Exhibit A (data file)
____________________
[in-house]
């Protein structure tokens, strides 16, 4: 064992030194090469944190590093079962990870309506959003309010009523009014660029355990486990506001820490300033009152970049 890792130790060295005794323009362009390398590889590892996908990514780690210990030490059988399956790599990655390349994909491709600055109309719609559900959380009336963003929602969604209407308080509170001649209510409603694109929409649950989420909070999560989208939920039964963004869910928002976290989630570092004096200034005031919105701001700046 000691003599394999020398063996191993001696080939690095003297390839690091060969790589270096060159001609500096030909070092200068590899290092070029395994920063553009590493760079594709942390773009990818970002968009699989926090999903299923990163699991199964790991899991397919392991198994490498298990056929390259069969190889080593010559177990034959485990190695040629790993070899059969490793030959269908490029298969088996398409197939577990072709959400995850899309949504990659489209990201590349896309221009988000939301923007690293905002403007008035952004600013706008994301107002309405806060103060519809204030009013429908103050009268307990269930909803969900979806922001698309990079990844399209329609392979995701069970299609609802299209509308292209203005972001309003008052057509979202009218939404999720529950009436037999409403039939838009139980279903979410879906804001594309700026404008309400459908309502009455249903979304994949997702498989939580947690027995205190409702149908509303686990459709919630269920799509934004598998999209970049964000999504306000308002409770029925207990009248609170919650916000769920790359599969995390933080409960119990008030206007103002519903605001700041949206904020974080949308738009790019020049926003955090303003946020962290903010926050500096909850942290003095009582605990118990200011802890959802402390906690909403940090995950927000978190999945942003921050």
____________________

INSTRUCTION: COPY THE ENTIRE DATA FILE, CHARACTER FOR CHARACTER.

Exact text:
[in-house]
């Protein structure tokens, strides 16, 4: 064992030194090469944190590093079962990870309506959003309010009523009014660029355990486990506001820490300033009152970049 890792130790060295005794323009362009390398590889590892996908990514780690210990030490059988399956790599990655390349994909491709600055109309719609559900959380009336963003929602969604209407308080509170001649209510409603694109929409649950989420909070999560989208939920039964963004869910928002976290989630570092004096200034005031919105701001700046 000691003599394999020398063996191993001696080939690095003297390839690091060969790589270096060159001609500096030909070092200068590899290092070029395994920063553009590493760079594709942390773009990818970002968009699989926090999903299923990163699991199964790991899991397919392991198994490498298990056929390259069969190889080593010559177990034959485990190695040629790993070899059969490793030959269908490029298969088996398409197939577990072709959400995850899309949504990659489209990201590349896309221009988000939301923007690293905002403007008035952004600013706008994301107002309405806060103060519809204030009013429908103050009268307990269930909803969900979806922001698309990079990844399209329609392979995701069970299609609802299209509308292209203005972001309003008052057509979202009218939404999720529950009436037999409403039939838009139980279903979410879906804001594309700026404008309400459908309502009455249903979304994949997702498989939580947690027995205190409702149908509303686990459709919630269920799509934004598998999209970049964000999504306000308002409770029925207990009248609170919650916000769920790359599969995390933080409960119990008030206007103002519903605001700041949206904020974080949308738009790019020049926003955090303003946020962290903010926050500096909850942290003095009582605990118990200011802890959802402390906690909403940090995950927000978190999945942003921050």